City officials have announced ambitious plans to reorganise the numbers of the capital’s buildings and install street signs that will be uniform in style across the city.
Nhem Saran, director of the municipal Department of Public Works and Transport, said yesterday that the project would begin in the city centre early next year before being gradually extended to the outskirts of the capital.
The project – which is set to upend Phnom Penh’s anarchic system of street and house numbering – came about as a means of enhancing public order, he said.
“I notice that many houses and even streets still lack signs, which makes it very hard for our officers to implement their daily work,” he said.
“Once all houses, villas, flats and roads in Phnom Penh are adequately labelled, it will make things less complicated for us and our people, and accelerate development and progress in our country.”
He said the Chinese Chung Hong Company had been commissioned to manufacture the aluminum signs, but that businesses and homeowners in the capital would be required to pay US$4 each to cover the costs.
The scheme received a mixed reaction from residents yesterday, with some expressing concern about the fee they would be required to pay.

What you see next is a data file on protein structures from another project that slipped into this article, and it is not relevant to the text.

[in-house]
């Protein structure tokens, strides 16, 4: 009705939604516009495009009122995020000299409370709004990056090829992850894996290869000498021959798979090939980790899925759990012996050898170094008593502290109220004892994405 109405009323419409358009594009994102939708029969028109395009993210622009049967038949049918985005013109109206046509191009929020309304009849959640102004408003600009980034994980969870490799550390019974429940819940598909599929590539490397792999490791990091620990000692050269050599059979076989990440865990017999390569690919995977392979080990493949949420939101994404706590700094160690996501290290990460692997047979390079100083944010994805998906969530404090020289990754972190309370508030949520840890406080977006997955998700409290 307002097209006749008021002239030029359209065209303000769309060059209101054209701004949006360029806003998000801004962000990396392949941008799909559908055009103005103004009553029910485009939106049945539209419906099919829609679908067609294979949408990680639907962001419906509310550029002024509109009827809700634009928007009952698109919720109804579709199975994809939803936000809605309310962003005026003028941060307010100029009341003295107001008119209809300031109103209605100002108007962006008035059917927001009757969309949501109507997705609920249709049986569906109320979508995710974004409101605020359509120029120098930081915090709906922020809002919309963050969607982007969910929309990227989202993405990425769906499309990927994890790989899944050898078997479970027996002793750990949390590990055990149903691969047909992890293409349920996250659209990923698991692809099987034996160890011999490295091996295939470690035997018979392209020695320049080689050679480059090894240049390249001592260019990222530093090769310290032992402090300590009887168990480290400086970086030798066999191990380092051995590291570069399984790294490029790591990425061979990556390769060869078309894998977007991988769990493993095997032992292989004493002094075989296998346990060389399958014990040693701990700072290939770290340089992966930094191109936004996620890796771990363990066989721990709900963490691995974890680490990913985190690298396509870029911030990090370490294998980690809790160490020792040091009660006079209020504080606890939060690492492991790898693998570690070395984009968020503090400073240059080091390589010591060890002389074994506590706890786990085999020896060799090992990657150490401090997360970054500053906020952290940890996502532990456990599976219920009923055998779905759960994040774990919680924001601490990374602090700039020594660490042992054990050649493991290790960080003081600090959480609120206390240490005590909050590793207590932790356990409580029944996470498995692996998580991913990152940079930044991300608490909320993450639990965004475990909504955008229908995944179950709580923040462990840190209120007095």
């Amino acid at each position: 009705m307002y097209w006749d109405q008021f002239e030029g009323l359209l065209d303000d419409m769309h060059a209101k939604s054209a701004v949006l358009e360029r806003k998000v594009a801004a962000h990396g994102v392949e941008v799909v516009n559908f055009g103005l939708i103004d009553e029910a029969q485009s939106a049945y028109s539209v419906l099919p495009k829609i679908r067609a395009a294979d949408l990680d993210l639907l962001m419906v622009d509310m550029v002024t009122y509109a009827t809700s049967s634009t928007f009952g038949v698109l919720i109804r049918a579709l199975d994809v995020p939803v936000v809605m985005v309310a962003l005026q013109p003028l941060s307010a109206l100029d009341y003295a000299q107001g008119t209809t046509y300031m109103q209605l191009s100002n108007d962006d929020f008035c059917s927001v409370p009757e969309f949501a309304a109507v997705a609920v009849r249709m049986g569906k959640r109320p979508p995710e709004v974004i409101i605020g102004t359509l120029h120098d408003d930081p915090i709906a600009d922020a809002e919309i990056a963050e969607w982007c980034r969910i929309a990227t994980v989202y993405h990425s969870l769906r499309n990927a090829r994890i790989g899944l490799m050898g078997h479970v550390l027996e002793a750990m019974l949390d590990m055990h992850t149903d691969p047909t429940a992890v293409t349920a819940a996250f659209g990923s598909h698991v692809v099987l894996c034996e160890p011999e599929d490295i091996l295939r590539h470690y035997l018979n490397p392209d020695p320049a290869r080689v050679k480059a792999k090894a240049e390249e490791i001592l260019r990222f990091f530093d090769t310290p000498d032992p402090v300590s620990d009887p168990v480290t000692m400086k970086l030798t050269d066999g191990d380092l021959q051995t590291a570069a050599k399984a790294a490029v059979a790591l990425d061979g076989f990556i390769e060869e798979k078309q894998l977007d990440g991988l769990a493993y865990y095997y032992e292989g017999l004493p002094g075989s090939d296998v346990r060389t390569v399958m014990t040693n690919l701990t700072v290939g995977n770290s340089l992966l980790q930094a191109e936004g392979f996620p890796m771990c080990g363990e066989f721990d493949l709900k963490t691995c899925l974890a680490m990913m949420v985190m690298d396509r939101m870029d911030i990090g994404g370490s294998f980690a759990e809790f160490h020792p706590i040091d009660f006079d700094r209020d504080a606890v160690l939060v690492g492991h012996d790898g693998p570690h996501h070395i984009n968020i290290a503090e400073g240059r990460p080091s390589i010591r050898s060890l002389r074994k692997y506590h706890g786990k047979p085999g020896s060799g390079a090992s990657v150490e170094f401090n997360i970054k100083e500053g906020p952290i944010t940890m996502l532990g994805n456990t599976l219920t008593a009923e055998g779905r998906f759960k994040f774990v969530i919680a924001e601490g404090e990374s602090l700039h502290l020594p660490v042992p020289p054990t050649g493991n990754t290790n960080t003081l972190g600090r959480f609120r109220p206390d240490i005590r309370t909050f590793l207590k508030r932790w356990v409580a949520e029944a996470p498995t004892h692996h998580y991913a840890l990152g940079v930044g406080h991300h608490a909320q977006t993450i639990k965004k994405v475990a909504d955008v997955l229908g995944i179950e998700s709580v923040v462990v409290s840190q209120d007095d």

Sum Chanthol, a 50-year-old resident of Russei Keo district, yesterday welcomed the initiative, saying that her house was currently unnumbered, making it hard for visitors to find.
She noted, however, that authorities should have consulted with homeowners first if they were to be expected to foot the bill.
“It is very good to make new address labels for houses and roads in our capital city, but I think that this proposed price is very expensive for the people to pay,” she said.
“The authorities should reduce the price and organise a public forum about this with the participation of the affected people before setting the price.”
According to figures provided by City Hall, Phnom Penh is currently home to more than 260,000 families.